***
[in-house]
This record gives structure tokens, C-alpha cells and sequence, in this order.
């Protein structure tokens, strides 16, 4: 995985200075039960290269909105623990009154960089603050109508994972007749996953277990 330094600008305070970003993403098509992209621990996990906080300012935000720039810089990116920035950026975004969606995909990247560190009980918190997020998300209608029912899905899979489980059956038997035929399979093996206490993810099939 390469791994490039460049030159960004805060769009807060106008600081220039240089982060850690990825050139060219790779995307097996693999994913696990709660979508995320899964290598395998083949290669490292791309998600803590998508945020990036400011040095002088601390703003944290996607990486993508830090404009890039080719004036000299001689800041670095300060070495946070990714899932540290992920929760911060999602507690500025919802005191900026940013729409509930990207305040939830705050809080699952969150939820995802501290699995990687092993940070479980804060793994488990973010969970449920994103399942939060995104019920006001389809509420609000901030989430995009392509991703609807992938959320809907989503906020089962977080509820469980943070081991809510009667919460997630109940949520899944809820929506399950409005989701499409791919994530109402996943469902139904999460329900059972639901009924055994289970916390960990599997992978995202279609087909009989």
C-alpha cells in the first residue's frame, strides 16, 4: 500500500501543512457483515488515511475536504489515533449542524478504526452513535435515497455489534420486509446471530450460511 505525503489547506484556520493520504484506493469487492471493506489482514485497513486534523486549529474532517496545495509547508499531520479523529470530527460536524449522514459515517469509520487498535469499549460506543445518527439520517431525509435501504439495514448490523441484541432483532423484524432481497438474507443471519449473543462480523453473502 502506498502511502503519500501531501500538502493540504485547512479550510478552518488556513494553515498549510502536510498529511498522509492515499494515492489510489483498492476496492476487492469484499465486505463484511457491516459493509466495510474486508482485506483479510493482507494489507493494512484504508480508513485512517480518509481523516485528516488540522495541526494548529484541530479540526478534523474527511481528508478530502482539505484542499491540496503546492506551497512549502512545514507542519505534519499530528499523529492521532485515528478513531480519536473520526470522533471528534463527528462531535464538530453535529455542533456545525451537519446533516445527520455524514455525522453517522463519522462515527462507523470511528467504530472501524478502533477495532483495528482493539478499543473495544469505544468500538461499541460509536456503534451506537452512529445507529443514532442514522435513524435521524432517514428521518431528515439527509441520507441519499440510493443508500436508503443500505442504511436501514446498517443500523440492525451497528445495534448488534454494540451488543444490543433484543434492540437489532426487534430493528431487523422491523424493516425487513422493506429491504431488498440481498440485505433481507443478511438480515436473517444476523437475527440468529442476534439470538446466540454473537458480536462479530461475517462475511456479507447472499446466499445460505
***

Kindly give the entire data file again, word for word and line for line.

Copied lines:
[in-house]
This record gives structure tokens, C-alpha cells and sequence, in this order.
């Protein structure tokens, strides 16, 4: 995985200075039960290269909105623990009154960089603050109508994972007749996953277990 330094600008305070970003993403098509992209621990996990906080300012935000720039810089990116920035950026975004969606995909990247560190009980918190997020998300209608029912899905899979489980059956038997035929399979093996206490993810099939 390469791994490039460049030159960004805060769009807060106008600081220039240089982060850690990825050139060219790779995307097996693999994913696990709660979508995320899964290598395998083949290669490292791309998600803590998508945020990036400011040095002088601390703003944290996607990486993508830090404009890039080719004036000299001689800041670095300060070495946070990714899932540290992920929760911060999602507690500025919802005191900026940013729409509930990207305040939830705050809080699952969150939820995802501290699995990687092993940070479980804060793994488990973010969970449920994103399942939060995104019920006001389809509420609000901030989430995009392509991703609807992938959320809907989503906020089962977080509820469980943070081991809510009667919460997630109940949520899944809820929506399950409005989701499409791919994530109402996943469902139904999460329900059972639901009924055994289970916390960990599997992978995202279609087909009989």
C-alpha cells in the first residue's frame, strides 16, 4: 500500500501543512457483515488515511475536504489515533449542524478504526452513535435515497455489534420486509446471530450460511 505525503489547506484556520493520504484506493469487492471493506489482514485497513486534523486549529474532517496545495509547508499531520479523529470530527460536524449522514459515517469509520487498535469499549460506543445518527439520517431525509435501504439495514448490523441484541432483532423484524432481497438474507443471519449473543462480523453473502 502506498502511502503519500501531501500538502493540504485547512479550510478552518488556513494553515498549510502536510498529511498522509492515499494515492489510489483498492476496492476487492469484499465486505463484511457491516459493509466495510474486508482485506483479510493482507494489507493494512484504508480508513485512517480518509481523516485528516488540522495541526494548529484541530479540526478534523474527511481528508478530502482539505484542499491540496503546492506551497512549502512545514507542519505534519499530528499523529492521532485515528478513531480519536473520526470522533471528534463527528462531535464538530453535529455542533456545525451537519446533516445527520455524514455525522453517522463519522462515527462507523470511528467504530472501524478502533477495532483495528482493539478499543473495544469505544468500538461499541460509536456503534451506537452512529445507529443514532442514522435513524435521524432517514428521518431528515439527509441520507441519499440510493443508500436508503443500505442504511436501514446498517443500523440492525451497528445495534448488534454494540451488543444490543433484543434492540437489532426487534430493528431487523422491523424493516425487513422493506429491504431488498440481498440485505433481507443478511438480515436473517444476523437475527440468529442476534439470538446466540454473537458480536462479530461475517462475511456479507447472499446466499445460505